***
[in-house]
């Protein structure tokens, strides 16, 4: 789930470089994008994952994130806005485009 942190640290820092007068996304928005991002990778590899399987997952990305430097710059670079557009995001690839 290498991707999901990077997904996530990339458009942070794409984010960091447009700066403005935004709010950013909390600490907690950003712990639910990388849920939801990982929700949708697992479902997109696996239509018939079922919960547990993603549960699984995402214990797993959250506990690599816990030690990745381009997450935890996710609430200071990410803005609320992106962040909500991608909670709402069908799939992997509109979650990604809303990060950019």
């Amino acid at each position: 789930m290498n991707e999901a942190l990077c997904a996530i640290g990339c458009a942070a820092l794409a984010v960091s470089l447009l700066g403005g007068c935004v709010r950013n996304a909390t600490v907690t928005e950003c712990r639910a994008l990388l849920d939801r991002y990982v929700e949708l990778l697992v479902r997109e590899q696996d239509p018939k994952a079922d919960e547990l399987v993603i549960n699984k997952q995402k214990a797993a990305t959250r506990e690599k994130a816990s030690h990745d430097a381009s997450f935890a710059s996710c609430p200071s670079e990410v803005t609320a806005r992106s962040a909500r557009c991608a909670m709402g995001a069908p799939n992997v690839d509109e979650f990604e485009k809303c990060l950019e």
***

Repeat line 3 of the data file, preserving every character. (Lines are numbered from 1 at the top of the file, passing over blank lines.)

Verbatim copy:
């Amino acid at each position: 789930m290498n991707e999901a942190l990077c997904a996530i640290g990339c458009a942070a820092l794409a984010v960091s470089l447009l700066g403005g007068c935004v709010r950013n996304a909390t600490v907690t928005e950003c712990r639910a994008l990388l849920d939801r991002y990982v929700e949708l990778l697992v479902r997109e590899q696996d239509p018939k994952a079922d919960e547990l399987v993603i549960n699984k997952q995402k214990a797993a990305t959250r506990e690599k994130a816990s030690h990745d430097a381009s997450f935890a710059s996710c609430p200071s670079e990410v803005t609320a806005r992106s962040a909500r557009c991608a909670m709402g995001a069908p799939n992997v690839d509109e979650f990604e485009k809303c990060l950019e």